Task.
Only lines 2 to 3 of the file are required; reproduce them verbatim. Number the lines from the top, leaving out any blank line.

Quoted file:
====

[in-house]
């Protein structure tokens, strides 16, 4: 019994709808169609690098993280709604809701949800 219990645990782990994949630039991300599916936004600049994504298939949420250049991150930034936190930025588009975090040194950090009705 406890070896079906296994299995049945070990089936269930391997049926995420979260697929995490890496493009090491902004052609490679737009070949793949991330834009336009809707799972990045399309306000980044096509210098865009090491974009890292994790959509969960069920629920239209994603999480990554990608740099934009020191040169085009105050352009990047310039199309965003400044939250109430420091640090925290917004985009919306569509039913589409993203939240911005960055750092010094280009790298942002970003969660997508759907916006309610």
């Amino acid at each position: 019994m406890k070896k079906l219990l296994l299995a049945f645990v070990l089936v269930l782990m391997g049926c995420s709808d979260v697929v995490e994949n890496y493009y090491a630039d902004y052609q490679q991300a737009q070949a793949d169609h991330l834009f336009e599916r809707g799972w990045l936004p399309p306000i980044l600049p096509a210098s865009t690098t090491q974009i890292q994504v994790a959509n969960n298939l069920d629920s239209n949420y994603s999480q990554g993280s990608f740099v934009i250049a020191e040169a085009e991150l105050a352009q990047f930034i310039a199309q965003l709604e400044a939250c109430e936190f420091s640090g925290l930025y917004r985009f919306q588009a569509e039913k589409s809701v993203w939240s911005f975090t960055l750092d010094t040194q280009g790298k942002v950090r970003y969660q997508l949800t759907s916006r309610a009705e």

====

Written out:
């Protein structure tokens, strides 16, 4: 019994709808169609690098993280709604809701949800 219990645990782990994949630039991300599916936004600049994504298939949420250049991150930034936190930025588009975090040194950090009705 406890070896079906296994299995049945070990089936269930391997049926995420979260697929995490890496493009090491902004052609490679737009070949793949991330834009336009809707799972990045399309306000980044096509210098865009090491974009890292994790959509969960069920629920239209994603999480990554990608740099934009020191040169085009105050352009990047310039199309965003400044939250109430420091640090925290917004985009919306569509039913589409993203939240911005960055750092010094280009790298942002970003969660997508759907916006309610």
């Amino acid at each position: 019994m406890k070896k079906l219990l296994l299995a049945f645990v070990l089936v269930l782990m391997g049926c995420s709808d979260v697929v995490e994949n890496y493009y090491a630039d902004y052609q490679q991300a737009q070949a793949d169609h991330l834009f336009e599916r809707g799972w990045l936004p399309p306000i980044l600049p096509a210098s865009t690098t090491q974009i890292q994504v994790a959509n969960n298939l069920d629920s239209n949420y994603s999480q990554g993280s990608f740099v934009i250049a020191e040169a085009e991150l105050a352009q990047f930034i310039a199309q965003l709604e400044a939250c109430e936190f420091s640090g925290l930025y917004r985009f919306q588009a569509e039913k589409s809701v993203w939240s911005f975090t960055l750092d010094t040194q280009g790298k942002v950090r970003y969660q997508l949800t759907s916006r309610a009705e």